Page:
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The Catholic Historical Review 88.2 (2002) 381-382
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A Life in Dialogue
Bede Griffiths. A Life in Dialogue. By Judson B. Trapnell. (Albany: State University of New York Press. 2001. Pp. xvii, 279. $16.95 paperback.)
Interreligious dialogue has for some time been the subject of scholars and academics. Interested individuals have undertaken the study of history, philosophies, and languages to appreciate and understand non-Western religions. Some have even traveled to distant countries to experience first hand these traditions, and others have spent a greater part of their lives in societies completely different from the country of their birth. Non-Christian religions have always interested a number Roman Catholics, but recently, at least since Vatican Council II, an appreciation of these beliefs has replaced fascination or intellectual curiosity. Moreover, this council also recognized the need for interreligious dialogue and inculturation. Bede Griffiths (1906-1993), an English monk, not only developed an interest in Hinduism, but his desire to fashion a marriage of East and West took him to India in 1955, where he lived until his death.
Judson Trapnell introduces this interesting and informative book by stating emphatically that this work it is not a biography, and he refers the reader to other accounts of Bede Griffiths' accomplishments. "In contrast, this book presents a highly structured interpretation of Griffiths's life and thought, shaped by categories that he himself suggested in later years as he reflected upon the paradigmatic quality of that life" (p. 1). Key aspects of Bede Grittiths' career, however, do form an important element in this study. Not only does Trapnell begin his book by discussing the days leading up to Griffiths' death in India, but he introduces each chapter with events which influenced the development of his thought.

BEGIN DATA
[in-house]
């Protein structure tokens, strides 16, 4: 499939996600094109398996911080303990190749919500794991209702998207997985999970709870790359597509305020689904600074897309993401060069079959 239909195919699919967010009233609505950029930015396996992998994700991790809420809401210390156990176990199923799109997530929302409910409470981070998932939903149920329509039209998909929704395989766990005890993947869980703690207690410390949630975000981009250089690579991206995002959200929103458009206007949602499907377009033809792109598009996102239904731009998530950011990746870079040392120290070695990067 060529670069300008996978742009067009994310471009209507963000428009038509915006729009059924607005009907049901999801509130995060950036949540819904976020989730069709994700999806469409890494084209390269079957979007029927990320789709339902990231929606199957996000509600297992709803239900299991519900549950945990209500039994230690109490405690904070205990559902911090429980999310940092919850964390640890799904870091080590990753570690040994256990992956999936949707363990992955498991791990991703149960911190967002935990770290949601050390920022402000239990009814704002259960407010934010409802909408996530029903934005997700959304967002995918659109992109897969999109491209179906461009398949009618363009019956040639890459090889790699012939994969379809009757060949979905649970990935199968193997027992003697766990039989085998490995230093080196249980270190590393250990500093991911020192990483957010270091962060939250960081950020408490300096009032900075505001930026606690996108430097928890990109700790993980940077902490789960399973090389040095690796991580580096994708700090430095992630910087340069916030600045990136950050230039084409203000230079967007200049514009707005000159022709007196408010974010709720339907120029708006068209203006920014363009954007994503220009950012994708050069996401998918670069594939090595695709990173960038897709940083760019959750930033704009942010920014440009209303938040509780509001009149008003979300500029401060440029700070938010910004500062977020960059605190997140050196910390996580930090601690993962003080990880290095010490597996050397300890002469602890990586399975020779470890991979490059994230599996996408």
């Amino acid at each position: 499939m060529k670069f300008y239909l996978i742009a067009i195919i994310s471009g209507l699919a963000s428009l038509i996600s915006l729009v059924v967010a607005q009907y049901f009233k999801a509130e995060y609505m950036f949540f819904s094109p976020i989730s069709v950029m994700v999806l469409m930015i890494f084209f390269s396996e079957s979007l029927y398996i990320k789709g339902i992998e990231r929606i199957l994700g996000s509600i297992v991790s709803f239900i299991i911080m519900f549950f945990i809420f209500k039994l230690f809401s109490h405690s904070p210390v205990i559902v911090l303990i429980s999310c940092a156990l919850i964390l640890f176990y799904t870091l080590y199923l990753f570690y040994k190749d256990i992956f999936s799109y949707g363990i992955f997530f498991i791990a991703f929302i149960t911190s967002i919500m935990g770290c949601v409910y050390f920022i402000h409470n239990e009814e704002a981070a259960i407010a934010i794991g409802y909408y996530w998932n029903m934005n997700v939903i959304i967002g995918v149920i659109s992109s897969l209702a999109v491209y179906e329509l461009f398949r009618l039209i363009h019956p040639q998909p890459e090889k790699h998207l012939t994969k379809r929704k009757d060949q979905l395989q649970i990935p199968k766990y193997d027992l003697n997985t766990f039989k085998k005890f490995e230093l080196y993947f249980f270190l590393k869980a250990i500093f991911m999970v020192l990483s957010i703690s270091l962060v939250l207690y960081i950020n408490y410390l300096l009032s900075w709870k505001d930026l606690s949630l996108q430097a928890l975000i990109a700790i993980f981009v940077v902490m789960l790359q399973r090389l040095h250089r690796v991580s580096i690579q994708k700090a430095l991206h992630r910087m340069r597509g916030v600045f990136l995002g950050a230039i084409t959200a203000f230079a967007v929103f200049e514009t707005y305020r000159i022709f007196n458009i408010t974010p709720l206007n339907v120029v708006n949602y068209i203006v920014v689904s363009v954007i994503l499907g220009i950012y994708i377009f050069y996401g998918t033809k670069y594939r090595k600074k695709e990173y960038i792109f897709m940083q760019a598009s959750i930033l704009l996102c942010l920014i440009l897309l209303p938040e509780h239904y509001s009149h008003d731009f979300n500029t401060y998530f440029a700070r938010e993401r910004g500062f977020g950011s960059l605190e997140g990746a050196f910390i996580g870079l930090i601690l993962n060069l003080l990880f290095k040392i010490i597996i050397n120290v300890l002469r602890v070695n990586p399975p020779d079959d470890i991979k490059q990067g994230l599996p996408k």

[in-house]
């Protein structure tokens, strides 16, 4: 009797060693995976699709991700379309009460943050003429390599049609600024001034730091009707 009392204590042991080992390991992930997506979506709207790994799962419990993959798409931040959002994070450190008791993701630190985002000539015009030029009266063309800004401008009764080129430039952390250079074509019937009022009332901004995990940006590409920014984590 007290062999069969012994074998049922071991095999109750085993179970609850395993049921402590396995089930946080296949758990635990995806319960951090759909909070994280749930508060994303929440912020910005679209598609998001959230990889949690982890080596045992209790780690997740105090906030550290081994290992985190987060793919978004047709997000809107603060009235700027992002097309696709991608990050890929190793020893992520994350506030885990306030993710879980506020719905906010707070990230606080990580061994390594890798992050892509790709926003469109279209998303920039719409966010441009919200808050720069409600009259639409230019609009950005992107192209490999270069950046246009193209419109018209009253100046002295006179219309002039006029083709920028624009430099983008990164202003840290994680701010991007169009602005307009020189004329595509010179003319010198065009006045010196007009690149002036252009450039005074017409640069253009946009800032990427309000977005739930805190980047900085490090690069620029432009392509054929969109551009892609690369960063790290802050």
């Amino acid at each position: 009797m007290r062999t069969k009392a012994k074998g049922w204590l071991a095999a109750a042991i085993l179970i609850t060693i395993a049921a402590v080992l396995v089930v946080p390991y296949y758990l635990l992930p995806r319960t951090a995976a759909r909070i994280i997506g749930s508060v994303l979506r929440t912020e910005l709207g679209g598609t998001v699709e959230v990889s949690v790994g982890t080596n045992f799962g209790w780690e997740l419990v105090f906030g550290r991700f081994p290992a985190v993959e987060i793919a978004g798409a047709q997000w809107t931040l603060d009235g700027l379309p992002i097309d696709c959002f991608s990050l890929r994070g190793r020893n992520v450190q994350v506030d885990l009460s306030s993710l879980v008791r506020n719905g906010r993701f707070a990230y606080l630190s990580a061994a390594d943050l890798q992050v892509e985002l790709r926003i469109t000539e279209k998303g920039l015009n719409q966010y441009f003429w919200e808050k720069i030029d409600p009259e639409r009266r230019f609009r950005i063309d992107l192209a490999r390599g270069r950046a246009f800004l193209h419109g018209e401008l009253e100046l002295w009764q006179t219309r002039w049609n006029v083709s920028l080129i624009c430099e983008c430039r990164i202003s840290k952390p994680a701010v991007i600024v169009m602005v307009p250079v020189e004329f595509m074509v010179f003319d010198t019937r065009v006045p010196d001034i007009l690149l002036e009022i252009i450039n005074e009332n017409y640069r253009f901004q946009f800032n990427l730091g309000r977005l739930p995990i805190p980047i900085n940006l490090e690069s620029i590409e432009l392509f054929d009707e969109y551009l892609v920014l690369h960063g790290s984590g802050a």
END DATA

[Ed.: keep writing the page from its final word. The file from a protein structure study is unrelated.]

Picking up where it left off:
Trapnell divides this study of Griffiths into three chapters which correspond to important periods in his life: God in nature (1906-1932), God in Christ and the Church (1932-1968), and Nonduality, Advaita (1968-1993). The first chapter describes Griffiths' early intellectual journey, especially the importance of symbols and the influence of the Romantic poets. The second, which corresponds with his conversion to Roman Catholicism, his monastic vocation in England, and his departure for India in 1955, explores the theme of the knowledge of God through the symbols of Bible, liturgy, and prayer. In the final chapter, the author discusses Bede Griffiths' role as culture bearer, intuitive wisdom, and the idea of Christian advaita. Hindu traditions and the surrender to God's will emerge as important aspects of this period of Griffiths' life, especially after his health began to decline.
Trapnell has provided anyone interested in Bede Griffiths with an important and significant analysis of his thought and contributions. This book is well organized and explains the main philosophical and theological themes in a clear and concise manner. Moreover, one can easily see the development in Griffiths' thought and understand the tensions within his spiritual journey. The author's in-depth knowledge of his subject's writings and his appreciation of the western [End Page 381] influences on Griffiths' spirituality is obvious. Trapnell is also at home with Hindu thought and culture. To people unfamiliar with his interesting life and his contributions to interreligious dialogue, one of the biographies of Griffiths might prove useful.
Rene Kollar, O. S. B.
Saint Vincent Archabbey